The corporate world is like high school all over again with strange cliques and reputation on the line. But here you are, the person who wore the same three tracksuits to school and read manga alone at lunch trying to pretend like you’re not totally freaked out and that your blazer isn’t a Halloween costume.
Take a deep breath. (Not too loud, anything sounding like a sob will alert those around you to weakness.) You’ll be just fine as long as you follow this guide.
Only talk about your blandest hobby
It should be a hobby you actually have so you can effortlessly talk about it, but it shouldn’t be interesting enough to make you stand out. Something sports-related is best, but woodworking, tutoring, knitting, or baking are all good non-political, approachable interests.
Women have the benefit of engaging in and talking about side-hustle parties like Scentsy, Pampered Chef, or Lulularu. Dudes need to fall back on stuff like golf or gruffly being fathers to children. How much anyone talks about drinking as a hobby depends on demographics and geography.
It doesn’t matter that this hobby isn’t your favorite thing. The point is you have something besides work to talk about that makes you seem like a human being to your co-workers. You’re not just the quiet person; you’re the quiet person who likes the Titans.
Use all the buzzwords
Synergy, impactful, high-level, etc. Feel free to use them incorrectly. No one will call you on it.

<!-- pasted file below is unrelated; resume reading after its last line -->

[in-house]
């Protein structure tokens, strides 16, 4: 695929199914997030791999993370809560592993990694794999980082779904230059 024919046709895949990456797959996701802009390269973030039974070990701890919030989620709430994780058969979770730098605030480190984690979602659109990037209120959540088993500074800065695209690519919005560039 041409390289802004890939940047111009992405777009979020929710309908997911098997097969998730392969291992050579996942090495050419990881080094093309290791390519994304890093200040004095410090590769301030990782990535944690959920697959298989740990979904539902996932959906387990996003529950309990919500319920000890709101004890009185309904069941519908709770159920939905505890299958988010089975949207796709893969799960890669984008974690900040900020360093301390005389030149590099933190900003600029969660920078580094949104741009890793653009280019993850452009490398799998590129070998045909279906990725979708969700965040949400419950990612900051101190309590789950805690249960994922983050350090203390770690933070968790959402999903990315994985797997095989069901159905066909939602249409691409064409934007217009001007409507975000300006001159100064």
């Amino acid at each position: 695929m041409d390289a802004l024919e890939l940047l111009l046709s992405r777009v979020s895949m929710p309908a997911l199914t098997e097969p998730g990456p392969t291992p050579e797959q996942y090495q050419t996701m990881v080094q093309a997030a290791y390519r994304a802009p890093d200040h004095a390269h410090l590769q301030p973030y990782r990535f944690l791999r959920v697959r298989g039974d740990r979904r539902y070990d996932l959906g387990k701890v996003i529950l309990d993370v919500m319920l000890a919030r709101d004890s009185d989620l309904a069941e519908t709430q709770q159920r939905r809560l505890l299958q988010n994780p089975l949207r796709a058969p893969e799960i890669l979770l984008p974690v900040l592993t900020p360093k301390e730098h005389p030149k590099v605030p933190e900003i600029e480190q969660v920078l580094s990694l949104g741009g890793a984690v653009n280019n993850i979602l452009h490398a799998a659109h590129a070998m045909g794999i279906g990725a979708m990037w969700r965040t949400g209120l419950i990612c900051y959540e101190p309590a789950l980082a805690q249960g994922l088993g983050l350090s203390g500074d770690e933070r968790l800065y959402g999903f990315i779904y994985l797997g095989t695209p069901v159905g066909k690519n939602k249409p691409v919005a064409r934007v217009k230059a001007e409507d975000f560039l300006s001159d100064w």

Speaking the corporate language will help you blend in and make it look like you belong there. These words depend on the company; “value-added” won’t fly the way “social experience” will at a marketing firm.
Part of this tip includes not using certain words like “dichotomy,” “conflate,” “onus,” or “disingenuous.” These words make you sound like the nerd that you are. Either find simpler words or simpler ideas.
A family-friendly cubicle
I’ve talked to you before about the importance of interior decoration and sending messages. Sure, you might have a Destiny poster you love, a sword you forged yourself, or a shrine to the Flying Spaghetti Monster, but these things don’t belong in your cubicle. They say too much about you, and are too different from the status quo.
Decorate your space in a way to emphasize family, even if you’re on bad terms with them or don’t have one. Like the bland, but humanizing hobby, it will make you seem like a person, but without the risk of being different.
Socialize just enough
Attend social functions outside work when invited, but always leave early before everyone is sloshed. If necessary, lie that you have a dog to go let out. (Put a picture of your imaginary dog in your cubicle.)
People should get a general idea of who you are as a person, enough to like you, but not enough to ask you to pick them up from the airport or anything. You are establishing a certain amount of friendliness and (mis)placed trust, but not friendship.
Mixing friendship and work does not go well, because friendship requires vulnerability while corporate work requires you to be an asshole. Vulnerable assholes do not do well, dear reader.
Watch your back for the gleaming dagger of betrayal
Remember that Brutus was Caesar’s good friend, but that didn’t stop Brutus from stabbing the shit out him. Every interaction – casual greetings, lunchtime banter, happy hours, professional meetings – are Machiavellian machinations of gauging power, influence, and who needs to go. Keep your friends close and your enemies closer. If necessary, be ready to strike even those seemingly loyal to you.
The backstabber is always there. It’s just a matter if you can see them. Good luck!